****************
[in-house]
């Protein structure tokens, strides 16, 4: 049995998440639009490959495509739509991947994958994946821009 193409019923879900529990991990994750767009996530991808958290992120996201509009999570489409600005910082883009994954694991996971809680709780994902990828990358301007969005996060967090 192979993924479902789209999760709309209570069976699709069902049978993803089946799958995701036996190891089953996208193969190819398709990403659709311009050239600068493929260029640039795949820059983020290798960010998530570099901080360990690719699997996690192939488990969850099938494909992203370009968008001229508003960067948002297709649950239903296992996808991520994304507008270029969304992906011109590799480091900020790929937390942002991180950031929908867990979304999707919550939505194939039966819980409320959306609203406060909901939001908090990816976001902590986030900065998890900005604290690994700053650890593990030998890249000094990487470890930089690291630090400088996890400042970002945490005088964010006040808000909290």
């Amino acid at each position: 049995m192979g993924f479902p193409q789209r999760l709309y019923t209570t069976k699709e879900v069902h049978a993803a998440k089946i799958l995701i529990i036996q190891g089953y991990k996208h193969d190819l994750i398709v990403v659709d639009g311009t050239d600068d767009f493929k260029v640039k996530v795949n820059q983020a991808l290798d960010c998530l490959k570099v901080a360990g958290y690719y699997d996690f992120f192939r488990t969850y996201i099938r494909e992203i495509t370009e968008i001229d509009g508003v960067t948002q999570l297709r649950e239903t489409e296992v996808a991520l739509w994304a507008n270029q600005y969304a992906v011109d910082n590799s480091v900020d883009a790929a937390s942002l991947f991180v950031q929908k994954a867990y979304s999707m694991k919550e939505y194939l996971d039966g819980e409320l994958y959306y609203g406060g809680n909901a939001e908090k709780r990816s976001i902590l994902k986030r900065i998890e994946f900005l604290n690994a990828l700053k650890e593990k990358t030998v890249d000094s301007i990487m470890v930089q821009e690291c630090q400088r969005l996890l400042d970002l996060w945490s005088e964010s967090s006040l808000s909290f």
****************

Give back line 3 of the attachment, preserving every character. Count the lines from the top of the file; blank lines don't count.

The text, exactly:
């Amino acid at each position: 049995m192979g993924f479902p193409q789209r999760l709309y019923t209570t069976k699709e879900v069902h049978a993803a998440k089946i799958l995701i529990i036996q190891g089953y991990k996208h193969d190819l994750i398709v990403v659709d639009g311009t050239d600068d767009f493929k260029v640039k996530v795949n820059q983020a991808l290798d960010c998530l490959k570099v901080a360990g958290y690719y699997d996690f992120f192939r488990t969850y996201i099938r494909e992203i495509t370009e968008i001229d509009g508003v960067t948002q999570l297709r649950e239903t489409e296992v996808a991520l739509w994304a507008n270029q600005y969304a992906v011109d910082n590799s480091v900020d883009a790929a937390s942002l991947f991180v950031q929908k994954a867990y979304s999707m694991k919550e939505y194939l996971d039966g819980e409320l994958y959306y609203g406060g809680n909901a939001e908090k709780r990816s976001i902590l994902k986030r900065i998890e994946f900005l604290n690994a990828l700053k650890e593990k990358t030998v890249d000094s301007i990487m470890v930089q821009e690291c630090q400088r969005l996890l400042d970002l996060w945490s005088e964010s967090s006040l808000s909290f």